Residents’ groups claim two thirds of new homes planned for Northampton are not needed

editorial image

Up to two thirds of the homes planned for Northampton by 2029 are not needed because a raft of population reports are years out-of-date, residents’ groups have claimed.

Housing action groups made the claim ahead of a planning inspector’s public meeting at Franklin’s Gardens next week, where he will hear evidence on the soundness of the housing joint core strategy for the town.

Great Houghton Action Group has spent years analysing the housing plans and said the given figure of homes needed had been completely outstripped by events in the town and the true figure was about a third smaller.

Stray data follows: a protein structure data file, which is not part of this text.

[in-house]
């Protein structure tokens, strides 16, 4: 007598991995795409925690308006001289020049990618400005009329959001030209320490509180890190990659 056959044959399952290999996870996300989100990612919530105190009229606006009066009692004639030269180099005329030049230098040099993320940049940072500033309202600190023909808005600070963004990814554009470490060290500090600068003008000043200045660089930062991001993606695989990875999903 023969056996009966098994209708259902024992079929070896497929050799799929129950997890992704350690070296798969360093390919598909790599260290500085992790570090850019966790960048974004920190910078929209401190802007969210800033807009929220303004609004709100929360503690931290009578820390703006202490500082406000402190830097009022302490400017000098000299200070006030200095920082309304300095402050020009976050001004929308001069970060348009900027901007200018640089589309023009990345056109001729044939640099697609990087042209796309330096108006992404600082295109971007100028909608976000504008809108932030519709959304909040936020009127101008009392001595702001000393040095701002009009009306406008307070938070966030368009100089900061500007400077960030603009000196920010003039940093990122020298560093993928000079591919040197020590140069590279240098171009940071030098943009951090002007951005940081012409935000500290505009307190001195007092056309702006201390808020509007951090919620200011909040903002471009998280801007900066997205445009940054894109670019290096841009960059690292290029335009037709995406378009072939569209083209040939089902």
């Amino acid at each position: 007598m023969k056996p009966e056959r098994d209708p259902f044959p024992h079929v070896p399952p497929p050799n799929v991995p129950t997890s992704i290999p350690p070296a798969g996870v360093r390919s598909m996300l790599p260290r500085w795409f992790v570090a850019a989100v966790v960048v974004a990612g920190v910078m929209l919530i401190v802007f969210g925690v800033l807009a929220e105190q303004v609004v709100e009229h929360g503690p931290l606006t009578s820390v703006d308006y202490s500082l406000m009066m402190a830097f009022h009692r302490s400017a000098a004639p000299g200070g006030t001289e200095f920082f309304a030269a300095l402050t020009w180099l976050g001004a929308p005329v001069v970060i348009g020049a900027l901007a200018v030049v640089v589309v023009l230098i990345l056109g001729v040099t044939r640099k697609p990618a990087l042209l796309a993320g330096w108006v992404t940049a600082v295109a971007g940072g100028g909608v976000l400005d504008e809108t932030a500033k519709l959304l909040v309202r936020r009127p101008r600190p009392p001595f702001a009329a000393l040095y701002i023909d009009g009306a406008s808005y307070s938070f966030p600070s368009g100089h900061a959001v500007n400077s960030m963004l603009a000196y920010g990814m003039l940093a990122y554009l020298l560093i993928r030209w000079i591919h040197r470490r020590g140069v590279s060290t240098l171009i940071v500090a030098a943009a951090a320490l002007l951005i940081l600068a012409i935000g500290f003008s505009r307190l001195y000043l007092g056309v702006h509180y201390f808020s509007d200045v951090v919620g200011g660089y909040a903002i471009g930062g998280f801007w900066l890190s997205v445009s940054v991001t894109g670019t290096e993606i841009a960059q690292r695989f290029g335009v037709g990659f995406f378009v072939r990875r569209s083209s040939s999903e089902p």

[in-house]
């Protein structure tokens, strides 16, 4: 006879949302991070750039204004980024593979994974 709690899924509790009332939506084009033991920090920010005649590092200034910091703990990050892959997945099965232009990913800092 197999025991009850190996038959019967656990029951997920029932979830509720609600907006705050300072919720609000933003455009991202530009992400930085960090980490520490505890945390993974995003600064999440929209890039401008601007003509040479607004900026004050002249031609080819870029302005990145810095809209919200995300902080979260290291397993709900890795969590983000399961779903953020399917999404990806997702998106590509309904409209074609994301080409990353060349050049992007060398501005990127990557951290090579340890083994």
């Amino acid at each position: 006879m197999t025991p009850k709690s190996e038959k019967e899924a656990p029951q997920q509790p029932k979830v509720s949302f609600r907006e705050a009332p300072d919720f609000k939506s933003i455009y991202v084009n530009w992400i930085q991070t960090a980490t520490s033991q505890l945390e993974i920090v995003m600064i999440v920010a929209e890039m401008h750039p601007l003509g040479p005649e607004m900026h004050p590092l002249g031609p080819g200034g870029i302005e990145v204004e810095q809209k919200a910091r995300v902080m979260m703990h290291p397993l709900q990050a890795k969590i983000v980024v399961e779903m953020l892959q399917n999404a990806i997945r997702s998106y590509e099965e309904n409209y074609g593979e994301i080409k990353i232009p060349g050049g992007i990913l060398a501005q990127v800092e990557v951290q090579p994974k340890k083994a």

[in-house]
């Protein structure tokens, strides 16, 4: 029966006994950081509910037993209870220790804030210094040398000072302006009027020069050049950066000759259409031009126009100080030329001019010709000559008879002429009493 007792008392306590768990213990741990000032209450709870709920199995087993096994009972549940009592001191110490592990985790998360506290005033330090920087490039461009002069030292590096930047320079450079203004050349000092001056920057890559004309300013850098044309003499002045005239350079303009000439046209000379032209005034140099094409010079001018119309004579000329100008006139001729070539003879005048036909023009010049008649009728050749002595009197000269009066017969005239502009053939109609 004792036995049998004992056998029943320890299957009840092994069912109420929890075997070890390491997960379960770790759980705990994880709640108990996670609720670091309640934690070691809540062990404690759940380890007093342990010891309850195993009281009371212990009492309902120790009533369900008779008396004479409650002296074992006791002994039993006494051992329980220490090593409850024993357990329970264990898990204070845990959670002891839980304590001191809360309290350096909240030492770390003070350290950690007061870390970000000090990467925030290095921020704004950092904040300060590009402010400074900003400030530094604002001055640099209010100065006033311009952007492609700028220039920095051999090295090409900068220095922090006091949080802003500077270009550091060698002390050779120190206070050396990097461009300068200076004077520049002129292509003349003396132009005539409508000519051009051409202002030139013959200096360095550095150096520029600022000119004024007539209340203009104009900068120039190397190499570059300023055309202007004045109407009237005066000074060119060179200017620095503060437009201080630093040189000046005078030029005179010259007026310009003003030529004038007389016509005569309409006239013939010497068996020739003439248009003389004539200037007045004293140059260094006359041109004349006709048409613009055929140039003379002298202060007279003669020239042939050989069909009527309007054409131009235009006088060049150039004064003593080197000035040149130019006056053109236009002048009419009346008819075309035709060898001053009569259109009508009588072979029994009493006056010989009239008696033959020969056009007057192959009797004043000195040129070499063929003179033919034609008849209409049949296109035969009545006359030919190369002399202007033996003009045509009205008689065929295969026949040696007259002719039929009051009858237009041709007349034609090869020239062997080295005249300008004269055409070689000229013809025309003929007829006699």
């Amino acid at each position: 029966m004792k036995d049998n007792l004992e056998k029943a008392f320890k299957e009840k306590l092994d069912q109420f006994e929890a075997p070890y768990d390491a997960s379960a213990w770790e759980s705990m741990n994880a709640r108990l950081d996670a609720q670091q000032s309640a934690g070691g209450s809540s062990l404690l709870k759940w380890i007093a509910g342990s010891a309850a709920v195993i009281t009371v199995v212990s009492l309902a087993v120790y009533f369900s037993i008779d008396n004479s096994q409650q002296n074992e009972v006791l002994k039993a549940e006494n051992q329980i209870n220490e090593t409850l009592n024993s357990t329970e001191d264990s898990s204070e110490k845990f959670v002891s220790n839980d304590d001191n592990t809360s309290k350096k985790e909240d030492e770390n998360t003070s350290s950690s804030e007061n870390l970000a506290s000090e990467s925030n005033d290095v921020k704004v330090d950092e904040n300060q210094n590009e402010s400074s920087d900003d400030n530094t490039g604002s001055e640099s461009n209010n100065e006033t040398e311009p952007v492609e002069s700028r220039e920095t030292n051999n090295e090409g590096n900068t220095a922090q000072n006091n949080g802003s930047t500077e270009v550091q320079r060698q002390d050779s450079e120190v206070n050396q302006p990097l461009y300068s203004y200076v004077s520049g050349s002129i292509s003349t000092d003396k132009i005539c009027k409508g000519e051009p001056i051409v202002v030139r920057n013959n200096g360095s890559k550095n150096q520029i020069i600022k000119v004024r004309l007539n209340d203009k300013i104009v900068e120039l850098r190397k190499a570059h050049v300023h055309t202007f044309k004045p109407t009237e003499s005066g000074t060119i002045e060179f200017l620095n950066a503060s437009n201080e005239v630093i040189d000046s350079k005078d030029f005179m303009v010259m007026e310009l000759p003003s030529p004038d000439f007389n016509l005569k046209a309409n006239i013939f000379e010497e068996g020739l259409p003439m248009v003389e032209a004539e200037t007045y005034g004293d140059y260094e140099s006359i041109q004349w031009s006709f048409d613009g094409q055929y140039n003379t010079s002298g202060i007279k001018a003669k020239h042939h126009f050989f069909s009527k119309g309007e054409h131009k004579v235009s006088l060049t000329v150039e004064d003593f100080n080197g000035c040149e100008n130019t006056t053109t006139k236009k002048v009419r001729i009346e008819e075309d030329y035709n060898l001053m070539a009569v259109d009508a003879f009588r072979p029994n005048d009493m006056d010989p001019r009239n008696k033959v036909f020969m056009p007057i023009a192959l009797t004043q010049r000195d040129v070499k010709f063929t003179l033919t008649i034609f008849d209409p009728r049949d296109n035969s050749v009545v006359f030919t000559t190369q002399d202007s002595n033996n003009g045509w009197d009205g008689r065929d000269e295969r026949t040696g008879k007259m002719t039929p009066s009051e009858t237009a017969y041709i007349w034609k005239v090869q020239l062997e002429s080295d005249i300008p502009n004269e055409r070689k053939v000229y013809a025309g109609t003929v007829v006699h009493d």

They pointed out that Office of National Statistics data population predictions had turned out to be over-optimistic every year since 2009.

However the estimates of houses that needed to be built in each particular year were getting smaller, it said.

Peter Hawkins, of Great Houghton Action Group, said: “There are big flaws in the official figures that this housing strategy relies on.

“For example, if we followed the official predictions, by 2012 we would have already built 2,500 too many homes.

“How can we start approving future homes when official predictions are that the numbers are going to be wrong by thousands?”

Campaigners said the housing strategy had made three key mistakes and are urging people to contact their MPs and councillors to ask them to object at the Franklin’s Gardens hearing.

They said the strategy overestimated population growth, had wrongly predicted that the size of the average household would decrease, and has wrongly included population growth from other local authority areas into Northampton.

The public hearings run from March 18. Among those against will be Northampton Borough Council and Northamptonshire County Council.